James Carroll, putting perspective on the nouveau antisemitism, recounts Christian theology's refusal
to see a permanent place of Jewish settlement.
Hostility to the very presence of Jews in the region between the Jordan River and the Mediterranean goes deep into the unconscious of Western civilization, and it is only recently that pins of that antagonism are being removed. One way to understand this is to review the history of a Christian theology that required the exile of Jews from the Holy Land precisely as a proof of religious claims. In his ''City of God," completed in about the year 427, St. Augustine argued that because Jews, as custodians of what Christians designated the ''Old Testament," are living witnesses to the ancient promises that are fulfilled in Jesus, they should be ''scattered" from what he called ''their own land," to give such witness throughout the Christian world. It seems no coincidence that in 429 the Roman emperor, a Christian, abolished the patriarchate of Israel, ending Jewish sovereignty in Palestine until 1948.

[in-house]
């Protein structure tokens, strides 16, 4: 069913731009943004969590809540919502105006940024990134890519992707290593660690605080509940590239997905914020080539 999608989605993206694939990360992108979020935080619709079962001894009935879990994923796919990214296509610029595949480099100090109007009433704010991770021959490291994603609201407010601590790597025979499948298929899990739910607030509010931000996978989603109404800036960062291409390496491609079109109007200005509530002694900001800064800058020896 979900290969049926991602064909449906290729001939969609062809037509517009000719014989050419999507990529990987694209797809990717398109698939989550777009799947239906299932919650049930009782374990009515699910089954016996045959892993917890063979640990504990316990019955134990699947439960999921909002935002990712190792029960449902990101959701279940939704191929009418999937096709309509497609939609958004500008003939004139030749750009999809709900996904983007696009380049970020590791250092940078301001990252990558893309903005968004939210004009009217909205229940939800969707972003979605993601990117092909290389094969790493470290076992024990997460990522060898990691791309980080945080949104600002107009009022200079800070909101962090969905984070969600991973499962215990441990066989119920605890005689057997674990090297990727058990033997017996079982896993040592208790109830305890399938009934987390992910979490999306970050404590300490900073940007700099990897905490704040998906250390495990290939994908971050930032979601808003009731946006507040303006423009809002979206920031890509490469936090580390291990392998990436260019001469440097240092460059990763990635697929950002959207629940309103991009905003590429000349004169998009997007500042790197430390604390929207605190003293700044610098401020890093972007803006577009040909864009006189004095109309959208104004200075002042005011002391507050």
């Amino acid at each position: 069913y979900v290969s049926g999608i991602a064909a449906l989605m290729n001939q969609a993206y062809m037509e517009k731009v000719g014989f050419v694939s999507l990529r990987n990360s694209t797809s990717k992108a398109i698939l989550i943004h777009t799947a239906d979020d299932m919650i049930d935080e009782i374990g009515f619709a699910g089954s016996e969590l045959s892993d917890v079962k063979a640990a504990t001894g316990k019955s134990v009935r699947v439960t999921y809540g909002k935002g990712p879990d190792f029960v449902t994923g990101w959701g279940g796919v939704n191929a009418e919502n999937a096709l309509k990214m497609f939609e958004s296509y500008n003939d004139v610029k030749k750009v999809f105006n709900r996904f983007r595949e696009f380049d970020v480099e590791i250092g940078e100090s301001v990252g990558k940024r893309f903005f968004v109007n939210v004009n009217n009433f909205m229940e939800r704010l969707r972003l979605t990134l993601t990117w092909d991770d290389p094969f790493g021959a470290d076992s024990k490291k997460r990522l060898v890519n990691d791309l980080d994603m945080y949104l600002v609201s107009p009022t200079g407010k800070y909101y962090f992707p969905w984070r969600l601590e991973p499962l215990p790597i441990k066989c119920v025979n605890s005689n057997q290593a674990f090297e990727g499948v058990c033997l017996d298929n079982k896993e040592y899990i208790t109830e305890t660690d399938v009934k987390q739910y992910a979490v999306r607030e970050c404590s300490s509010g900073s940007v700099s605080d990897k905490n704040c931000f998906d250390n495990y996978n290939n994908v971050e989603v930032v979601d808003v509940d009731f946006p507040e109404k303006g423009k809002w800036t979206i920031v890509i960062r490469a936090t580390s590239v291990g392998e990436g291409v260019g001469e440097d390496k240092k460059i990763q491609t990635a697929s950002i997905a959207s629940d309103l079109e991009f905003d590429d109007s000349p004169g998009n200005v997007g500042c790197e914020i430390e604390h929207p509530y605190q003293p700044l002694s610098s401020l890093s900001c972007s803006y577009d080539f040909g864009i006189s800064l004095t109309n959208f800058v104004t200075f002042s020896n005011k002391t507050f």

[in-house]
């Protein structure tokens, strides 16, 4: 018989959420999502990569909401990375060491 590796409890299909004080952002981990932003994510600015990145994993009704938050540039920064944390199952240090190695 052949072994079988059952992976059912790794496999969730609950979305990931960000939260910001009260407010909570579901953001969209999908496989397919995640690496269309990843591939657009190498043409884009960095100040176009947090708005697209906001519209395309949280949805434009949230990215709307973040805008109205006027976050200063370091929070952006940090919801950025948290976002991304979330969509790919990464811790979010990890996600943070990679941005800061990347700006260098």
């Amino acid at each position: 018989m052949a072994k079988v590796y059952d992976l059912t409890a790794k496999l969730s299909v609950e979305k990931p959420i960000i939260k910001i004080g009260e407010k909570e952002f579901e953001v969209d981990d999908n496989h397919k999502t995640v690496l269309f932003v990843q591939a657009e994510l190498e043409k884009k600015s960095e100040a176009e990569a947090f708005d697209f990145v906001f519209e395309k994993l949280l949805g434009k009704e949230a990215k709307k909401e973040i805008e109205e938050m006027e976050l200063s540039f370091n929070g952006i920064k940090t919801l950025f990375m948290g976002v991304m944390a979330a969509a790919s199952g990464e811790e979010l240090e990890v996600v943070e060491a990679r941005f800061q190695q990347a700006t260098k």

The Augustinian principle of witness-scattering evolved into an understanding of Jewish exile as a proper punishment for Jewish rejection of Christian claims. It was only when a Muslim army took control of Jerusalem in 638 that Jews were permitted to return to the city of their temple. When Crusaders made war against Islam, laying siege to Jerusalem in 1099, they attacked Jews and Muslims both. Jewish presence in the holy city was an affront. Meanwhile, ''wandering" Jews throughout the Diaspora constructed an imagined homeland, always looking toward ''next year in Jerusalem" and faithfully praying for rain in the Galilee, even if they lived in the Rhineland.